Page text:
order-reverse themselves, leading to the election of C. For example,
A:B = 51:49
A:C = 46:54
B:C = 44:10
The B-->C defeat is the defeat of least magnitude, and so C wins.
The only hope of A voters is that their truncation will deter the B voters
from their order reversal.
Thus the A and B voters have entered a game of chicken. A voters swerving
is their voting sincerely and allowing B to win. B voters swerving is
their voting sincerely and allowing A to win. The car crash is the
election of C.
The outcome is unpredictable. It is quite possible that C will be elected,
despite the fact that he so clearly does not deserve to win. This is not a
pleasant scenario at all from the point of view of democracy, utility,
majority rule, public trust in government, etc.
However, let's say that you have the same sincere preference rankings
while using an IRV system.
In this case, there is nothing that the B voters can do to get B elected,
as long as the other votes are constant. If they vote B>C, it doesn't
matter, as C is eliminated first anyway. So, it looks as though IRV is
more strategy resistant in these sorts of situations than Condorcet is,
The only way I can see IRV producing a similar result in this situation is
if a lot of B voters initiate the chicken game by taking a loss
themselves, by voting a combination of C>B and B>C instead of B>A. For
Now, the winner is C. The A voters cannot do anything to elect A if the
other voters' rankings remain unchanged, so they have to choose between B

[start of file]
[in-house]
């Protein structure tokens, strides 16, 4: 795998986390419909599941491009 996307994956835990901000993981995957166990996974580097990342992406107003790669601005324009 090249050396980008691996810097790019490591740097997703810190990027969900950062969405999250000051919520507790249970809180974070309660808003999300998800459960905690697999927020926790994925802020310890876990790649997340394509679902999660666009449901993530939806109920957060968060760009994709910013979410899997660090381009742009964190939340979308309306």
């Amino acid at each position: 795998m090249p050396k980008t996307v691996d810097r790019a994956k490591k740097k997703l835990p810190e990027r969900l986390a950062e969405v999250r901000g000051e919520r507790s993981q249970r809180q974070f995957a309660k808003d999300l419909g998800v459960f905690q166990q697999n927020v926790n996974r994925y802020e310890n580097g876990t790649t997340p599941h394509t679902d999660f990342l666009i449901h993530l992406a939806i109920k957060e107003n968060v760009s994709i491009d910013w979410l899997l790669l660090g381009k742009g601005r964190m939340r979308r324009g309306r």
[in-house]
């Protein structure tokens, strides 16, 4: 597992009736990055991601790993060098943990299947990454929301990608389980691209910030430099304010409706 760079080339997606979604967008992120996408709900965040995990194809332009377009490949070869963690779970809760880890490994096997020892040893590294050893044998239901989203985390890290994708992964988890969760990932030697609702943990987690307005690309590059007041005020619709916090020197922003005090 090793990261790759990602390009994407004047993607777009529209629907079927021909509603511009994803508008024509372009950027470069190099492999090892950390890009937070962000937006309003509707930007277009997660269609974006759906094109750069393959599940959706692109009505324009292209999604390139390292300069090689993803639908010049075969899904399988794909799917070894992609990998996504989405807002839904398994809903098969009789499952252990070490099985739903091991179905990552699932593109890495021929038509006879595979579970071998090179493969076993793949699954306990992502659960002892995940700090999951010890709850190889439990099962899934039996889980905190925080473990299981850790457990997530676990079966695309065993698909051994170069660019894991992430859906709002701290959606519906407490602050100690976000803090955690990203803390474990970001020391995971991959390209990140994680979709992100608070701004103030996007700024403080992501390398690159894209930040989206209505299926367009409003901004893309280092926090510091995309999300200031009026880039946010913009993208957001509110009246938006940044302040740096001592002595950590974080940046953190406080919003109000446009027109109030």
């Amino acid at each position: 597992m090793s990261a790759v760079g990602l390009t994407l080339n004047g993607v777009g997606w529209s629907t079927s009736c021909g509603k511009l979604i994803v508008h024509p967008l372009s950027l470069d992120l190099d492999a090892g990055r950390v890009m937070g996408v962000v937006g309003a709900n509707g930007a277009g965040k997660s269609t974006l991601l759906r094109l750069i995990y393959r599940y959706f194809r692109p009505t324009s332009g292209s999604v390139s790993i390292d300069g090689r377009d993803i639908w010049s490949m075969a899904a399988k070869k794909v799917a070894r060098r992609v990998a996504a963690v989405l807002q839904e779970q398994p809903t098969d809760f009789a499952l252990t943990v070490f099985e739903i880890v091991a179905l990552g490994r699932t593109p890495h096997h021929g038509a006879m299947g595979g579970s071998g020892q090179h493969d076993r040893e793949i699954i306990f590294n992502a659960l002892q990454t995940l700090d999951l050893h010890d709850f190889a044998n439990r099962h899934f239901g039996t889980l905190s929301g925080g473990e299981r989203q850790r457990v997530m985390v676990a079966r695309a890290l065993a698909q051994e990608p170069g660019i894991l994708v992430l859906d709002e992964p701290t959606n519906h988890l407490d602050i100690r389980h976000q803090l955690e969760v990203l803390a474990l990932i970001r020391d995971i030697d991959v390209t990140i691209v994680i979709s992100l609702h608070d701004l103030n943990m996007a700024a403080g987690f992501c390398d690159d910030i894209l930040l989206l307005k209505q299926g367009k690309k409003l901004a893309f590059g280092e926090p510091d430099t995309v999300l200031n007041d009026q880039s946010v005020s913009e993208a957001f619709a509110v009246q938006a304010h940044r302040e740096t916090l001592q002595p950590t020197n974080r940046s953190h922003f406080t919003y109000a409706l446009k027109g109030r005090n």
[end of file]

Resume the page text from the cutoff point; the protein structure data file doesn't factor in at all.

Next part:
and C. As they do prefer B, they may be moved to switch around their own
preferences so that he is elected instead of C. For example,
B wins. If the A voters are cowed into going along with this, then indeed
the B voters' strange strategy will have paid off in spades.
I believe that this sort of possibility did not occur to Monroe, and I
think that it does contradict his point that IRV can *never* produce
voting games that lead to the election of "irrelevant alternatives."
However, I have to admit that the strategy incentive in the IRV scenario
seems significantly less direct, and less obvious. The B voters have to
start by taking a loss, whereas in the Condorcet scenario, the B voters
can snatch the election away from A without losing anything. This is a
serious point to consider.
The likelihood of the different strategies may depend on what sort of
election scenario the system is being applied to.
One possibility is a series of polls leading up to an actual election,
such as a presidential election. (That is, voters can lie about their
sincere preferences in the polls and thus try to manipulate the rankings
of other voters.) If this is the situation, then I believe that the IRV
strategy and the Condorcet strategy would both work, and both result in a
game of chicken, although admittedly the IRV strategy requires more
imaginative and violent manipulation.